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Raw Power

Wednesday, 27 May 2009 12:56 by aj

One of the problems that comes along with writing my own blog on software development is that I often expose my own ignorance.  I don’t pretend to know everything, by any stretch of the imagination, but writing stuff that anyone can read comes with a modicum of “assumed authority,” which I clearly don’t have.  However, I sometimes stumble across things that are so cool that I just have to write about them, no matter how behind-the-times they may make me look.  So, I’ll just come out and say it now: Powershell rocks my world.

Yesterday I was dinking around with a web-forms app that required some mildly tricky string manipulation.  When coding in Visual Studio, I’ve often found myself wishing that there were some way to use the Immediate Window to evaluate runtime behavior at design time.  For example, I can never remember string formats.  The .ToString(“format”) method is extremely common, but I’ve already got too much crap crammed in my skull to remember all of the possible values for “format.”  What I’ve always done in the past is fire up my project in Debug mode, put a breakpoint somewhere, and then use the Immediate Window to figure out which argument I need to pass to ToString().  There’s probably a better way to do this in general, but somehow my string of searches yesterday led to Powershell, and goodness am I happy about it.  It’s not that I didn’t know that Powershell existed.  Brad’s been singing its praises forever.  I just never took the time to understand how powerful it is. 

A known bug with the Immediate Window that I don’t believe has been solved yet is the “'RegularExpressions' is not a member of 'Text'” exception.  If you’ve ever tried to execute RegularExpressions in the Immediate Window, you’ve probably seen this.  After downloading and installing Powershell, I started out working on how to test the evaluation of a Regex.Replace() statement.  First, I had to figure out how to get the System.Text.RegularExpressions namespace loaded.  I found a nice blog post that taught me how to do that, and I’m pretty sure that you can have a Powershell script execute on launch as part of your profile.  This little guy will definitely be a part of it when I have time to figure it out.

   1: PS > $GacRootDir = Join-Path -Path $Env:SystemRoot -ChildPath "Assembly/Gac"
   2: PS > Get-Childitem -path $GacRootDir -recurse -include *.dll| Foreach-Object {$_.FullName} | Foreach-Object {([Reflection.Assembly]::LoadFrom($_))}

 

After that, most of what you can do is a matter of learning the syntax, and for a guy who spent the first six-odd years of his programming career using VIM in command prompts, I must admit that it’s strangely comforting to get back to a little command-line scripting.  Once my GAC assemblies were loaded, I set about solving my string manipulation problem.  Specifically, I needed to set a NavigateUrl property to a UNC path, which then got sent to a JavaScript method.  The code-behind is VB, but JavaScript, of course, likes it’s back-slashes to be escaped like C#.  For some reason my brain thought that I should use Regex.Replace() for this (maybe scripting reminded me enough of Perl that I wanted to do a little $foo =~ s/\\/\\\\/g; or something).  Testing this in Powershell was simple:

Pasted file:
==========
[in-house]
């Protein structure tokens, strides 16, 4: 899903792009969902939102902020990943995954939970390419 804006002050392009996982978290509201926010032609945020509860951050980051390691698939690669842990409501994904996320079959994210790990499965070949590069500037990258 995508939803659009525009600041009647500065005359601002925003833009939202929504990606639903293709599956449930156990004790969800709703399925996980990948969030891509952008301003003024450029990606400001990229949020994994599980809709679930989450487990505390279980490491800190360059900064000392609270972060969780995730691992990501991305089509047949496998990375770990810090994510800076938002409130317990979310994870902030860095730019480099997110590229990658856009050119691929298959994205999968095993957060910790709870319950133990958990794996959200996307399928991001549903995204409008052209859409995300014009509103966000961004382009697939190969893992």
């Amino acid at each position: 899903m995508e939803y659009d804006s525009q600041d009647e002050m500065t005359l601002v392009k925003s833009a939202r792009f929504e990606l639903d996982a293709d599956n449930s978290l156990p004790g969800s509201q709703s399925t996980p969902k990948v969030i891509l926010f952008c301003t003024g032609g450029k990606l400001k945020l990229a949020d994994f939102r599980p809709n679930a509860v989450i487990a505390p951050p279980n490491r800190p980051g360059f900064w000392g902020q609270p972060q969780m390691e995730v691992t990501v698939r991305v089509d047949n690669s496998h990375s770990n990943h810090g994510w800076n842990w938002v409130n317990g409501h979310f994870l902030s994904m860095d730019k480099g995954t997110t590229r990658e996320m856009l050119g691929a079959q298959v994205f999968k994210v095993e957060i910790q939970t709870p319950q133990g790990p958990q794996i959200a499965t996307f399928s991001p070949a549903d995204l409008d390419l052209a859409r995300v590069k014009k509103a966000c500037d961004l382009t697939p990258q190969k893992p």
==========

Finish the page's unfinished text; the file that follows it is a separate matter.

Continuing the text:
RegexReplacePS Lovely.  Really, it was.  I didn’t have to fire up a debugging session to find out that Regex.Replace() is going to be funny about back-slashes too, which, if I’d actually taken two seconds to think, I would have already known.  Then, I remembered String.Replace():

PSStringReplace I know, I know, this is elementary stuff.  But the beautiful thing to me here is that Powershell let me do this in a matter of seconds at design-time rather than having to write a separate application or fire up the debugger

Even more fun, I learned how to load unsigned .Net assemblies (and COM!) into Powershell so I can run methods for testing and support issues without having to write a test app.  Simply using System.Reflection.Assembly, same as I would to load an unreferenced assembly in code, I can initialize a new object and then view its members and execute its methods. 

So, maybe I just made myself look ignorant, but I needed to say something because I’m so excited to be finally learning to work with this powerful tool.  If you’re a .Net developer and you’re not already using Powershell, I highly recommend that you go and check it out.

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A Necessary Evil

Tuesday, 19 May 2009 08:50 by aj

Creative Commons user Paulus Veltman

One of the most well-known code smells in .Net development is explicitly messing with the Garbage Collector.  In my coding travels, I’ve had at least a couple of situations where a performance/memory consumption issue was traced back to a GC.Collect() call.  In my own applications, I’ve generally followed Rico Mariani’s Rule #1, “don’t use it.”  I figure the .Net Framework team has a much better idea of how to handle that sort of stuff than I do, and for the most part, their ideas work just fine.

I’ve been working on a project for the last month or so that requires the use of an OCR API to read type-written words from TIFF images and then run them up against a set of regular expression patterns looking for useful data.  There are several OCR libraries available for purchase, but after significant testing and analysis, we decided that the Microsoft Office Document Imaging (MODI) library that comes with Office 2003 works about as well as anything else, and has the added benefit of being free, since our workstations haven’t been upgraded to Office XP.  I spent some time figuring out how to use MODI for OCR, then found a nice tutorial on Code Project that would have saved me some time.